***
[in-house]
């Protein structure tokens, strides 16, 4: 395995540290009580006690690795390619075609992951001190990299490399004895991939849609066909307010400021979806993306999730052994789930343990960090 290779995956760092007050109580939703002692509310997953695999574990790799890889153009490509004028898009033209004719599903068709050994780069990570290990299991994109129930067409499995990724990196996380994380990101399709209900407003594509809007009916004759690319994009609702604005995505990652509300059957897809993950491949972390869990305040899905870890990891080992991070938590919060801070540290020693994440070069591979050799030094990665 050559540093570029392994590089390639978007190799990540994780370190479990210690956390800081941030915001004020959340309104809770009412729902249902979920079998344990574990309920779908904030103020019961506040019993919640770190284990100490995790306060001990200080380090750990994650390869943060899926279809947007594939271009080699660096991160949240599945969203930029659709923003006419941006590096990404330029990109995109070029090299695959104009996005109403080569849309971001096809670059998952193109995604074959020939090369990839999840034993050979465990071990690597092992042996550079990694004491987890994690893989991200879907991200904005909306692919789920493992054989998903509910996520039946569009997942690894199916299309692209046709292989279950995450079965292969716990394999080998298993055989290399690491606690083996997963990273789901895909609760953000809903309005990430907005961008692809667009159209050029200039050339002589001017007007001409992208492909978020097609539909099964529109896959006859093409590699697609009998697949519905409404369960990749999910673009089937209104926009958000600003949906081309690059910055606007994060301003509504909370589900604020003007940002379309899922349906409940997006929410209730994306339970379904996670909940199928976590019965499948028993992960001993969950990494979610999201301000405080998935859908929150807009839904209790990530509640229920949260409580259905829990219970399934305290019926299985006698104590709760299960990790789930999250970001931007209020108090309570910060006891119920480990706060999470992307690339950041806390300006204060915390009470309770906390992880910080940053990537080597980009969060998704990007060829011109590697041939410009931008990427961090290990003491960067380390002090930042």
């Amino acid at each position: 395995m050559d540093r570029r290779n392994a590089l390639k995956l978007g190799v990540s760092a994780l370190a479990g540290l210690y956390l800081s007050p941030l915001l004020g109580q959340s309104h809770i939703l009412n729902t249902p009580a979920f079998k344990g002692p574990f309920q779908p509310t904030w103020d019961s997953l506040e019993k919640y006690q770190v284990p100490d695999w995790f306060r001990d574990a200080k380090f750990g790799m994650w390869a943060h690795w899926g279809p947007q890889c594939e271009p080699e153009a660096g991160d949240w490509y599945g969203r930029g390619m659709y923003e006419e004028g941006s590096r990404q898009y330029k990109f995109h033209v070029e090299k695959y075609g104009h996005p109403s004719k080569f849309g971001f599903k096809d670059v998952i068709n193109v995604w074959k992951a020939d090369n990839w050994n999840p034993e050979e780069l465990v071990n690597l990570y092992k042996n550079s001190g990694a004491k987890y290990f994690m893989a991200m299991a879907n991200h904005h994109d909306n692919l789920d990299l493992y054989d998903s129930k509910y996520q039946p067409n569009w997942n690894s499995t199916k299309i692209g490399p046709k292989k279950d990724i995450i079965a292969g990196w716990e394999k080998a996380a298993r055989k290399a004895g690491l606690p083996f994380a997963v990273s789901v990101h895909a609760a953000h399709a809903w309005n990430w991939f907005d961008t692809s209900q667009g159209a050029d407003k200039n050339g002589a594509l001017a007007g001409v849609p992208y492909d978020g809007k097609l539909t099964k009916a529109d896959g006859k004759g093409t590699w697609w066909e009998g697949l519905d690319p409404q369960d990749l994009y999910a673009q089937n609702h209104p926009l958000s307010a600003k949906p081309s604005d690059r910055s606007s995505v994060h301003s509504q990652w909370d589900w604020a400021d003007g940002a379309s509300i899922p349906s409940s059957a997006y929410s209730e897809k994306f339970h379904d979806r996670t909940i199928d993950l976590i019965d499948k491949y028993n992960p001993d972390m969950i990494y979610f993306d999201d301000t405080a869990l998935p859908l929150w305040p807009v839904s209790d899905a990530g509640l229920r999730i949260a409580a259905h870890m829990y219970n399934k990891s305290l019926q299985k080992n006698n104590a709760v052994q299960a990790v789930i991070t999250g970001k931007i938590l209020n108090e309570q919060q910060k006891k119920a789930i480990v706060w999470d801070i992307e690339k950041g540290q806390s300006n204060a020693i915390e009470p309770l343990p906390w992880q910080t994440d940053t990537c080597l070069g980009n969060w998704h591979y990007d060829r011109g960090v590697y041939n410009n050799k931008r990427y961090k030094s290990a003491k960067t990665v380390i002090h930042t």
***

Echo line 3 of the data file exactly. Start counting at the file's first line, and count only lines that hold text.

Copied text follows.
């Amino acid at each position: 395995m050559d540093r570029r290779n392994a590089l390639k995956l978007g190799v990540s760092a994780l370190a479990g540290l210690y956390l800081s007050p941030l915001l004020g109580q959340s309104h809770i939703l009412n729902t249902p009580a979920f079998k344990g002692p574990f309920q779908p509310t904030w103020d019961s997953l506040e019993k919640y006690q770190v284990p100490d695999w995790f306060r001990d574990a200080k380090f750990g790799m994650w390869a943060h690795w899926g279809p947007q890889c594939e271009p080699e153009a660096g991160d949240w490509y599945g969203r930029g390619m659709y923003e006419e004028g941006s590096r990404q898009y330029k990109f995109h033209v070029e090299k695959y075609g104009h996005p109403s004719k080569f849309g971001f599903k096809d670059v998952i068709n193109v995604w074959k992951a020939d090369n990839w050994n999840p034993e050979e780069l465990v071990n690597l990570y092992k042996n550079s001190g990694a004491k987890y290990f994690m893989a991200m299991a879907n991200h904005h994109d909306n692919l789920d990299l493992y054989d998903s129930k509910y996520q039946p067409n569009w997942n690894s499995t199916k299309i692209g490399p046709k292989k279950d990724i995450i079965a292969g990196w716990e394999k080998a996380a298993r055989k290399a004895g690491l606690p083996f994380a997963v990273s789901v990101h895909a609760a953000h399709a809903w309005n990430w991939f907005d961008t692809s209900q667009g159209a050029d407003k200039n050339g002589a594509l001017a007007g001409v849609p992208y492909d978020g809007k097609l539909t099964k009916a529109d896959g006859k004759g093409t590699w697609w066909e009998g697949l519905d690319p409404q369960d990749l994009y999910a673009q089937n609702h209104p926009l958000s307010a600003k949906p081309s604005d690059r910055s606007s995505v994060h301003s509504q990652w909370d589900w604020a400021d003007g940002a379309s509300i899922p349906s409940s059957a997006y929410s209730e897809k994306f339970h379904d979806r996670t909940i199928d993950l976590i019965d499948k491949y028993n992960p001993d972390m969950i990494y979610f993306d999201d301000t405080a869990l998935p859908l929150w305040p807009v839904s209790d899905a990530g509640l229920r999730i949260a409580a259905h870890m829990y219970n399934k990891s305290l019926q299985k080992n006698n104590a709760v052994q299960a990790v789930i991070t999250g970001k931007i938590l209020n108090e309570q919060q910060k006891k119920a789930i480990v706060w999470d801070i992307e690339k950041g540290q806390s300006n204060a020693i915390e009470p309770l343990p906390w992880q910080t994440d940053t990537c080597l070069g980009n969060w998704h591979y990007d060829r011109g960090v590697y041939n410009n050799k931008r990427y961090k030094s290990a003491k960067t990665v380390i002090h930042t």